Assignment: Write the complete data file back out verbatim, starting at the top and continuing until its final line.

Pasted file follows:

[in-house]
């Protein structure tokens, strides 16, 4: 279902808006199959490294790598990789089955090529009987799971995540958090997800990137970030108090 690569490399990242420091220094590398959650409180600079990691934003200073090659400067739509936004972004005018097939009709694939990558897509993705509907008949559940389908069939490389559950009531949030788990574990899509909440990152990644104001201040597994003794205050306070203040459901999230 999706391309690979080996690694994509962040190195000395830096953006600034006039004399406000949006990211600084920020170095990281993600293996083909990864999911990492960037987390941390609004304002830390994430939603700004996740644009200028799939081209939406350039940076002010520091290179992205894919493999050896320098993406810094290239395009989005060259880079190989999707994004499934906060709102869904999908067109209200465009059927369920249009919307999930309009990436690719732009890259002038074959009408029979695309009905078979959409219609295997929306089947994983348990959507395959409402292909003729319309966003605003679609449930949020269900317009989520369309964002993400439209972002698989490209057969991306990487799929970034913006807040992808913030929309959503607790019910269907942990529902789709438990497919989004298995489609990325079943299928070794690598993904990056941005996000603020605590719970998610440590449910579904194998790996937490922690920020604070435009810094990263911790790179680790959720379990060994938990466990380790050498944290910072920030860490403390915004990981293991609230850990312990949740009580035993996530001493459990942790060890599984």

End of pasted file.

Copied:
[in-house]
């Protein structure tokens, strides 16, 4: 279902808006199959490294790598990789089955090529009987799971995540958090997800990137970030108090 690569490399990242420091220094590398959650409180600079990691934003200073090659400067739509936004972004005018097939009709694939990558897509993705509907008949559940389908069939490389559950009531949030788990574990899509909440990152990644104001201040597994003794205050306070203040459901999230 999706391309690979080996690694994509962040190195000395830096953006600034006039004399406000949006990211600084920020170095990281993600293996083909990864999911990492960037987390941390609004304002830390994430939603700004996740644009200028799939081209939406350039940076002010520091290179992205894919493999050896320098993406810094290239395009989005060259880079190989999707994004499934906060709102869904999908067109209200465009059927369920249009919307999930309009990436690719732009890259002038074959009408029979695309009905078979959409219609295997929306089947994983348990959507395959409402292909003729319309966003605003679609449930949020269900317009989520369309964002993400439209972002698989490209057969991306990487799929970034913006807040992808913030929309959503607790019910269907942990529902789709438990497919989004298995489609990325079943299928070794690598993904990056941005996000603020605590719970998610440590449910579904194998790996937490922690920020604070435009810094990263911790790179680790959720379990060994938990466990380790050498944290910072920030860490403390915004990981293991609230850990312990949740009580035993996530001493459990942790060890599984």